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Ancient Amazonian technology could save the world

Ancient Amazonian technology could save the world

Ancient Amazonian technology could save the world
May 17, 2007

Terra preta, the ancient charcoal-based soil used by ancient Amazonians to create permanently fertile agricultural lands in the rainforest, is getting serious consideration as a means to fight global warming and meet domestic energy demand, reports an article in Scientific American.

The soil, easily distinguished from conventional Amazon earth by its black color and mineral richness, is thought to have been created by pre-Columbian people through a process of adding charcoal and animal bones to regular soil to create a highly fertile hybrid, ideal for agriculture.
Charcoal is the essential ingredient of terra preta, which gives the soil a more substantial quality as organic matter latches on to the compounds within it through oxidation, retaining moisture and nutrients. Despite these benefits, charcoal lacks substantial nutrients on its own, so Indians enriched the soil with organic waste like the bones of turtles, fish and birds, giving terra preta higher quantities of calcium, nitrogen, phosphorus and sulfur than typical earth. Further, when managed well, terra preta can avoid exhaustion from agricultural stress far longer than regular soil.

Slash-and-burn in Peru. Photo by Rhett A. Butler.

While the exact formula for re-creating terra preta was lost with the disappearance of Amazonians, soil scientists are looking at pyrolysis, a process in which biomass is burned at a high temperature in the absence of oxygen, as a means to produce agrichar, “a charcoal by-product that can be used as a fertilizer, and bio-oil, which is a mix of oxygenated hydrocarbons that can be used to generate heat or electricity,” writes Anne Casselman for Scientific American.

“Because the charcoal by-product, or ‘agrichar,’ does not readily break down, it could sequester for thousands of years nearly all the carbon it contains, rather than releasing it into the atmosphere as the greenhouse gas carbon dioxide. Along the way, it would boost agricultural productivity through its ability to retain nutrients and moisture,” she continues.

Casselman notes there are other benefits as well.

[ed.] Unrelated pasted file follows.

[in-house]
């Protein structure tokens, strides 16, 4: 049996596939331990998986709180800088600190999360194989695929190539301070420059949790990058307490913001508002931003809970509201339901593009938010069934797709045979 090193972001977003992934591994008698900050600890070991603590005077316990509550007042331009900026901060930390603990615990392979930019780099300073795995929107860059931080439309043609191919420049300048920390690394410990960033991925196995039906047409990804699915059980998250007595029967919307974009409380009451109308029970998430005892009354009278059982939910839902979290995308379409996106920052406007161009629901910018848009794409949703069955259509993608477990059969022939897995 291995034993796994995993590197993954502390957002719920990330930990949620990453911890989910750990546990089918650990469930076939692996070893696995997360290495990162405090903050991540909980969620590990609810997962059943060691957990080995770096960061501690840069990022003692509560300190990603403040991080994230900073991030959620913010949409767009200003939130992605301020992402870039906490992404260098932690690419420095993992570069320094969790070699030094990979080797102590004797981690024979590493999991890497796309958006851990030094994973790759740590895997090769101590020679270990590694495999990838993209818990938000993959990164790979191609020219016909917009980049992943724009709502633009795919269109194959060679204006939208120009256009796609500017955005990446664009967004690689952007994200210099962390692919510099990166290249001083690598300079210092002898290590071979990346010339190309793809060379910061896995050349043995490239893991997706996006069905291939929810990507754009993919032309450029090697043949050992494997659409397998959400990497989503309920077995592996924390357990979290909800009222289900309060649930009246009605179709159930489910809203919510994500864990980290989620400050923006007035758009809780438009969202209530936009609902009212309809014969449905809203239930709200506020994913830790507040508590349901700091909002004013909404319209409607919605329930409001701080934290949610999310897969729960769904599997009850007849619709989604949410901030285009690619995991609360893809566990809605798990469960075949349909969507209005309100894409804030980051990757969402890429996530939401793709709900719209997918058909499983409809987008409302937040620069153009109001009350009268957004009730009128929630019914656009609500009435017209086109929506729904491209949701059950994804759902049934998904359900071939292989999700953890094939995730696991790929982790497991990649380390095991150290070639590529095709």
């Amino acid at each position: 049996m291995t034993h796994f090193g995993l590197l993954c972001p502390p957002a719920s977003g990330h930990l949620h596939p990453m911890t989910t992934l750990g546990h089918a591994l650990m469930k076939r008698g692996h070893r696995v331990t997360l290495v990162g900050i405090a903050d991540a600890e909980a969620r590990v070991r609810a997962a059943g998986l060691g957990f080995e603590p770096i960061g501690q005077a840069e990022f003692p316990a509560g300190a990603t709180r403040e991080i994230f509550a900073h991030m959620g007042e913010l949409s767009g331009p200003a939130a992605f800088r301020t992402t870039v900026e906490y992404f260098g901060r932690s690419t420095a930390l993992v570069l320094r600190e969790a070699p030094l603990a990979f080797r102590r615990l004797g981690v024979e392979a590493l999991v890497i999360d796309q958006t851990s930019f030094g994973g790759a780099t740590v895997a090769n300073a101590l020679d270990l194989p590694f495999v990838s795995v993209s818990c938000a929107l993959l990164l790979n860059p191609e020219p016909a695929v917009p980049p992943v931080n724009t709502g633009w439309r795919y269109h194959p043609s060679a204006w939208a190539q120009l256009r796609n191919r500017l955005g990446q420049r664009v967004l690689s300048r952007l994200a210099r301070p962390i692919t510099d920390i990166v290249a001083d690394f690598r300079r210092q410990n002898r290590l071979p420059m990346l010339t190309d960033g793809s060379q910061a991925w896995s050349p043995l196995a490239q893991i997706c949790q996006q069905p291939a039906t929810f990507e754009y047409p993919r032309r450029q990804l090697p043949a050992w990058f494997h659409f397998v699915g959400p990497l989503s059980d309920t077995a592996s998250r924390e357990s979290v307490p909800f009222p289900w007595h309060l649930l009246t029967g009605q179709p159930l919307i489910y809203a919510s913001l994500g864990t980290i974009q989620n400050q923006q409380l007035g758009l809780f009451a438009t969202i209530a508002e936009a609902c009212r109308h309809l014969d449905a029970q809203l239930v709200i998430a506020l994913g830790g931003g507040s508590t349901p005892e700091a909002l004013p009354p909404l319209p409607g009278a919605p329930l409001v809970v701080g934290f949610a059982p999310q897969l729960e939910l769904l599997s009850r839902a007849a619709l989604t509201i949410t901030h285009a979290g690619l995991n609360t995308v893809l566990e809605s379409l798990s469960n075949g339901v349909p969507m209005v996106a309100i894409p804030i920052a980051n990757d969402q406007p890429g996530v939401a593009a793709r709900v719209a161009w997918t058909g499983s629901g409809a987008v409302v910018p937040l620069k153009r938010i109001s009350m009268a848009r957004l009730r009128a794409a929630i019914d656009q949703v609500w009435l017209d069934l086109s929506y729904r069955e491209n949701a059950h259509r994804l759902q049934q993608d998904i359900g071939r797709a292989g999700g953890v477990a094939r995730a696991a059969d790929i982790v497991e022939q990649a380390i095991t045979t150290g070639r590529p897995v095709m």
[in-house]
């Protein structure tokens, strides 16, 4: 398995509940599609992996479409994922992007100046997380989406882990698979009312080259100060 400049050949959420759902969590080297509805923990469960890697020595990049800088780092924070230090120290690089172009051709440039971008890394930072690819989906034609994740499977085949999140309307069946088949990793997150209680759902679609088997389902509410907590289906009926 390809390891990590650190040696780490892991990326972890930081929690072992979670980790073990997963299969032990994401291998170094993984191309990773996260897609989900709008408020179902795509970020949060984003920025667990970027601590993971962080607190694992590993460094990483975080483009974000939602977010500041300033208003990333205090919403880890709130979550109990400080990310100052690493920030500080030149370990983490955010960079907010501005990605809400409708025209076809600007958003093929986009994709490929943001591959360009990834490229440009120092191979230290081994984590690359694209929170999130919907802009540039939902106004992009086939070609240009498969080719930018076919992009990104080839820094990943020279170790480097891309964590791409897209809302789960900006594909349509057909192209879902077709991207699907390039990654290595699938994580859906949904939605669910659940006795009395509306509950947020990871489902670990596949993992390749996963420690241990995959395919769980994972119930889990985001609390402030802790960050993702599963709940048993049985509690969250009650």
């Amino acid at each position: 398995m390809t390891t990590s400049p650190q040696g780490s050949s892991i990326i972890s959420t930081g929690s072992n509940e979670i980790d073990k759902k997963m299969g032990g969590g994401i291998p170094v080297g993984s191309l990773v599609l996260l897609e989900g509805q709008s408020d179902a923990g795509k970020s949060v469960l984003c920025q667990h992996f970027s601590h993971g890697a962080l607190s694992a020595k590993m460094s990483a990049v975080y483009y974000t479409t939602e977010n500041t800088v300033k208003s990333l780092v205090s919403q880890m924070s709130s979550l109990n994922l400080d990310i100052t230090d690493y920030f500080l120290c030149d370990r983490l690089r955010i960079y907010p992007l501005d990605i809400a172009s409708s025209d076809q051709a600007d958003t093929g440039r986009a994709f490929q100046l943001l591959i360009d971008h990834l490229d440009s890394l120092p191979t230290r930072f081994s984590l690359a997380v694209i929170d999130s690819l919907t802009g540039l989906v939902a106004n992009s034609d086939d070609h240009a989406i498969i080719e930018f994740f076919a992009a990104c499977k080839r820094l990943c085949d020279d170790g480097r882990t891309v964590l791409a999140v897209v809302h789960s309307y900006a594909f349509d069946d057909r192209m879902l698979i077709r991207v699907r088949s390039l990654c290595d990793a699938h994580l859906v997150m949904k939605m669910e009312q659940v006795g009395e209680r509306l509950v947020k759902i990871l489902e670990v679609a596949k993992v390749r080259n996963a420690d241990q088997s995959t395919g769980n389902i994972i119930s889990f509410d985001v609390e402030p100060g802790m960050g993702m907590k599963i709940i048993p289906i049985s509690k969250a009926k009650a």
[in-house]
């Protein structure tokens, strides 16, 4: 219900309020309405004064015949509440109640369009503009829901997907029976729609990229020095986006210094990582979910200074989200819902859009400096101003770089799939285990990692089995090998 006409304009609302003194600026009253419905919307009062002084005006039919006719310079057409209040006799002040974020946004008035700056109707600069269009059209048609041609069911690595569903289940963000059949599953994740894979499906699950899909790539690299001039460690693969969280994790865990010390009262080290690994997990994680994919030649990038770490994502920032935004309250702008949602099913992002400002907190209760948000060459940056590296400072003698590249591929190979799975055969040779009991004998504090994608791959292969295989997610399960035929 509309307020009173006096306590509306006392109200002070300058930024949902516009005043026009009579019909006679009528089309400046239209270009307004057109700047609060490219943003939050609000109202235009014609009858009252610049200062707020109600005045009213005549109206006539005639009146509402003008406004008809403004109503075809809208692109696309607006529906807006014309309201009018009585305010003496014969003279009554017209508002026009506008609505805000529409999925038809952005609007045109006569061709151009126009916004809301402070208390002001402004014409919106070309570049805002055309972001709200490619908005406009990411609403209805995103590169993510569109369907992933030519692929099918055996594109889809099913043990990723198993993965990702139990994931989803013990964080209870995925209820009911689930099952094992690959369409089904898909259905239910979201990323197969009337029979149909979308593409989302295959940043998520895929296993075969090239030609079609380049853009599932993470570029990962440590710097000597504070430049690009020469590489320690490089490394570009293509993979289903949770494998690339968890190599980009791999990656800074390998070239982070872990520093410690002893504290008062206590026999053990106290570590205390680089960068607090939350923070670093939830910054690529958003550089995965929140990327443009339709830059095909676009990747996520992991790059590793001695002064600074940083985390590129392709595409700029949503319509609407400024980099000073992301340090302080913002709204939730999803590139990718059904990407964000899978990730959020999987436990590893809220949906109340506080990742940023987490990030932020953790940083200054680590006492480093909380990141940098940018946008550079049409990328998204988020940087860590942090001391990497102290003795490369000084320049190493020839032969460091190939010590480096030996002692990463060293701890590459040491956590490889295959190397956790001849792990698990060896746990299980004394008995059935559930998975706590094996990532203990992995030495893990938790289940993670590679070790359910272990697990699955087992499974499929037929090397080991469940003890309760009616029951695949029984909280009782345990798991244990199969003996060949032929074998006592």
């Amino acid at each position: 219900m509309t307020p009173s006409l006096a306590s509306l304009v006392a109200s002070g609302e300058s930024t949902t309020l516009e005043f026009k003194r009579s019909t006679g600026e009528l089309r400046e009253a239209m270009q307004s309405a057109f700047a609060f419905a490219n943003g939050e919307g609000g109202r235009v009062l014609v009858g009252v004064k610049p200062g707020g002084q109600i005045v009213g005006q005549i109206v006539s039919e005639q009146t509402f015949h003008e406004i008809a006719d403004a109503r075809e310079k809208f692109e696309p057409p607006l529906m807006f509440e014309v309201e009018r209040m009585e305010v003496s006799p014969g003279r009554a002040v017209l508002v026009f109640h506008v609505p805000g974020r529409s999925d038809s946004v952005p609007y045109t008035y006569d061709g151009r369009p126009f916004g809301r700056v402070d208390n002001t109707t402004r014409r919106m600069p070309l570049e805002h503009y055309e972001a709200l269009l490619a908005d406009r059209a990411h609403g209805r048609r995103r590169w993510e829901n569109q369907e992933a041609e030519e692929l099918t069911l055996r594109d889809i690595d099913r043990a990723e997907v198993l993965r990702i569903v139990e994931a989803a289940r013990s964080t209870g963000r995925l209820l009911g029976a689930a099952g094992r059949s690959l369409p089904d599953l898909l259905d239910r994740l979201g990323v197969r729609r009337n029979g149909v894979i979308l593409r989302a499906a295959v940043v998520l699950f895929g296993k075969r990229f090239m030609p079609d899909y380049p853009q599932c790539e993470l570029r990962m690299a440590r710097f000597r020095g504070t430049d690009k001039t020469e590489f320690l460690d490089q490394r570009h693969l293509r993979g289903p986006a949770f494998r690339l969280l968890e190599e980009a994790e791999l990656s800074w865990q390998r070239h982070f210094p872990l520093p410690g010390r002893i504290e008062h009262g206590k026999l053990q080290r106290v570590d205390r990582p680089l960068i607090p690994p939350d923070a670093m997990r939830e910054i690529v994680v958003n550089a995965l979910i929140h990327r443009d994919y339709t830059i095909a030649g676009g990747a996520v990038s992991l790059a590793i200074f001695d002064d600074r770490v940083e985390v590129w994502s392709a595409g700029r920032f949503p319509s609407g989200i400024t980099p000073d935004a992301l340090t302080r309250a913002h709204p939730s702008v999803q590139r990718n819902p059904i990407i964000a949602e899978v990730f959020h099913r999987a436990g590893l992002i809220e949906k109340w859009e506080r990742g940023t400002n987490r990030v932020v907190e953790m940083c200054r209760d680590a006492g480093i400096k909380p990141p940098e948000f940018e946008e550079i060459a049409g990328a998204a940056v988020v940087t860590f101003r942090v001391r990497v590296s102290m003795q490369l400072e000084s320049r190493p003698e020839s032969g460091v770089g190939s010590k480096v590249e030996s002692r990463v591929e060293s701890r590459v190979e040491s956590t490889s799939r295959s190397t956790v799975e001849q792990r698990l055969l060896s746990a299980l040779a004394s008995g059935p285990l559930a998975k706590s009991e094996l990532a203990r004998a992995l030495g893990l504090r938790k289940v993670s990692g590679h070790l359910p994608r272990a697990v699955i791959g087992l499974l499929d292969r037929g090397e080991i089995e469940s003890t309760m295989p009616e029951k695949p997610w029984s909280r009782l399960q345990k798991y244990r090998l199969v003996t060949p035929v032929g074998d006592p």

“There are other perks: Increasing production of bio-oil could decrease a country’s dependence on foreign oil. In the tropics, boosting soil productivity increases the number of growing seasons per year, which could help alleviate the pressure to deforest biodiversity hot spots. The new markets for agricultural crops, which would in effect become sources of fuel, could boost rural economies worldwide, just as the demand for ethanol has bolstered the price of corn,” she writes.

Slash-and-burn in Peru. Photo by Rhett A. Butler.

“The use of char also promises to combat marine dead zones, like that in the Gulf of Mexico caused by nitrogen- and phosphorus-rich agricultural runoff. Char reduces the need for man-made fertilizers by helping the soil retain nutrients. In addition, it can be made out of the very same manure and sewage that would otherwise pollute the oceans.”

Despite the potential of terra preta-like agrichar, there has been only limited interest it outside of economic circle. But this may soon change. Senator Ken Salazar, a Democrat from Colorado, is drafting a Senate bill on agrichar and may try to link it to the national Farm Bill, says Casselman.

“Inclusion in the Farm Bill would virtually guarantee subsidies for research and application of the agrichar process,” she notes.

Nevertheless, reports Casselman, some are skeptical that soil scientists will ever be able to replicate the terra preta.

“The secret of the terra preta is not only applying charcoal and chicken manure—there must be something else,” she quotes Bruno Glaser, a soil scientist at Bayreuth University in Germany, as saying. “You would need 50 or 100 years to get a similar combination between the stable charcoal and the ingredients.”

“I’m skeptical about adding just a pure carbon source,” Stanley Buol, a professor emeritus from the Department of Soil Science at North Carolina State University, told Casselman. “It will be black and look good,” but will it contain enough inorganic ions, such as phosphorus and nitrogen, essential to plant growth?”

Anne Casselman (2007) Inspired by Ancient Amazonians, a Plan to Convert Trash into Environmental Treasure (Scientific American May 15, 2007)

Related reading

Black Gold of the Amazon (Discover Magazine)
On August 13, 2005, American archaeologist James Petersen, Brazilian archaeologist Eduardo Neves, and two colleagues pulled up to a restaurant on a jungle road near Iranduba in the Brazilian Amazon to have a beer. At about 6:45 p.m., two young men, one brandishing a .38 revolver, entered the restaurant and demanded the patrons’ money. The archaeologists turned over their money and the bandits started to leave. Then, almost as an afterthought, one of them shot Petersen in the stomach. Neves and the others raced Petersen to the hospital, but their friend bled to death before they could reach help.

Pre-Columbian Amazon supported millions of people (
Controversial evidence uncovered over the past decade suggests that the Amazon rainforest was once home to large sedentary populations of people. Besides the well-known empires of the Inca and their predecessors, the Huari, millions of people once lived in the forests and shaped the environment to suit their own needs.